What is the project about?
A wound is often referred to as ‘chronic’ if it has not healed within 12 weeks. Chronic wounds are typically characterised by prolonged inflammation, often due to persistent microbial infection, which prevents the wound from progressing through the normal stages of the healing process.
RAFT is developing a novel biomaterial, to find a solution to effectively heal chronic wounds.
The material will possess antimicrobial properties, and act as a temporary skin while fighting infection. It will also contain an active molecule with anti-inflammatory properties, and a naturally derived polymer which is known to encourage blood vessel formation.
What benefits will the project bring to patients?
Chronic wounds (wounds that do not heal within 12 weeks) remain one of the most debilitating health problems in the UK and globally. It’s estimated that around 200,000 patients in the UK and 50 million globally suffer from chronic wounds such as leg ulcers and pressure sores. It is estimated about five per cent (around £6 billion) of the NHS budget is spent on treatment. In cases where treatment is not successful, lower limb amputation may be required.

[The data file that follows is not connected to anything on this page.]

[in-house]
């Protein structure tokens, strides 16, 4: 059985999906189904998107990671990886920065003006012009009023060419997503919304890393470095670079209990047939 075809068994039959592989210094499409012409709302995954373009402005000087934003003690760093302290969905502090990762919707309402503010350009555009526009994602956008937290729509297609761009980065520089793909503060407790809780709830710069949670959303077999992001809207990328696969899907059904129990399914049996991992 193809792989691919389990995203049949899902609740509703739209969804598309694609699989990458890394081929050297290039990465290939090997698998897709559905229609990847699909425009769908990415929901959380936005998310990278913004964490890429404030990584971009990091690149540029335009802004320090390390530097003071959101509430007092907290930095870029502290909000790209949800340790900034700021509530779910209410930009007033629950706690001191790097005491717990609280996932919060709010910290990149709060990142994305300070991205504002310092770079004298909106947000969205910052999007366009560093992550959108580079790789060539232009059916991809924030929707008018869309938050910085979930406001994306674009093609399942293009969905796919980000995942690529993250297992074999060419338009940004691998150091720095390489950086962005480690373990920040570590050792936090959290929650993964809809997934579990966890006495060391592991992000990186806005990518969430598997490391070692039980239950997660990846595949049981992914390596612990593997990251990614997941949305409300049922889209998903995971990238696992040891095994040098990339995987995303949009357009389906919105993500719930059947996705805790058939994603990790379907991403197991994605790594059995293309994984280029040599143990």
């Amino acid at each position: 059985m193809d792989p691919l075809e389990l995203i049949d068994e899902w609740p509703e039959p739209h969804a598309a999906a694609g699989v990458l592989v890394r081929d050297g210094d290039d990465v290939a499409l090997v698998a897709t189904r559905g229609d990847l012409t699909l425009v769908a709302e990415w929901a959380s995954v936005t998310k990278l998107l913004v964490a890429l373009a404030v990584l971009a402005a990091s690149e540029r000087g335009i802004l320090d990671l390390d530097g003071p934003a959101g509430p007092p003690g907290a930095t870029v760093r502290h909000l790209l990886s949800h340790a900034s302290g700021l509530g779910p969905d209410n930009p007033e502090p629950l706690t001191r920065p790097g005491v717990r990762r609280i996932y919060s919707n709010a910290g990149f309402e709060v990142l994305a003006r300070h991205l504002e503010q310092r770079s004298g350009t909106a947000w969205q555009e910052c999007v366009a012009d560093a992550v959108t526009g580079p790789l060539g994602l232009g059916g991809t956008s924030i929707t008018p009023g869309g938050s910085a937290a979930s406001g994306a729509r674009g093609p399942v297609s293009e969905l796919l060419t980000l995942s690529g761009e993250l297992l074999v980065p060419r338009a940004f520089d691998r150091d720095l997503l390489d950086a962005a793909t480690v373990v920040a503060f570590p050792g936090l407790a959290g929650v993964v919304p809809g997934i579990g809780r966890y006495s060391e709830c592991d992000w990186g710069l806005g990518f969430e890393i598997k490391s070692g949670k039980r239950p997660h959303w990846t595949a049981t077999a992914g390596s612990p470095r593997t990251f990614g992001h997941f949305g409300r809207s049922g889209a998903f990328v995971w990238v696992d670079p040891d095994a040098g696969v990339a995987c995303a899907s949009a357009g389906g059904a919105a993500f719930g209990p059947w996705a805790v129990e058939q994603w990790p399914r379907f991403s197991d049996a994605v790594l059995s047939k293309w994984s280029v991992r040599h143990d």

But these figures and costs may only be the tip of the iceberg. A study in Denmark found that nearly 60% of open pressure sores are not reported in medical records. If Denmark is typical, then the true global numbers and costs must be staggering.
RAFT’s novel biomaterial would provide clinicians with a one-step treatment to repair the function and appearance of the affected tissue. This treatment would be less time consuming for NHS staff to carry out, therefore bringing a financial benefit in addition to the improved wound healing experienced by the patient.
Where is this project heading?
This project is in the early phase of conceptualisation and optimisation. Currently, a range of prototypes are being fabricated and tested by Dr Vaibhav Sharma (featured above, speaking about RAFT’s wound healing research), the lead scientist for this project. The next step involves selecting a prototype followed by rigorous testing in the laboratory, before taking the product into the clinical phase of research.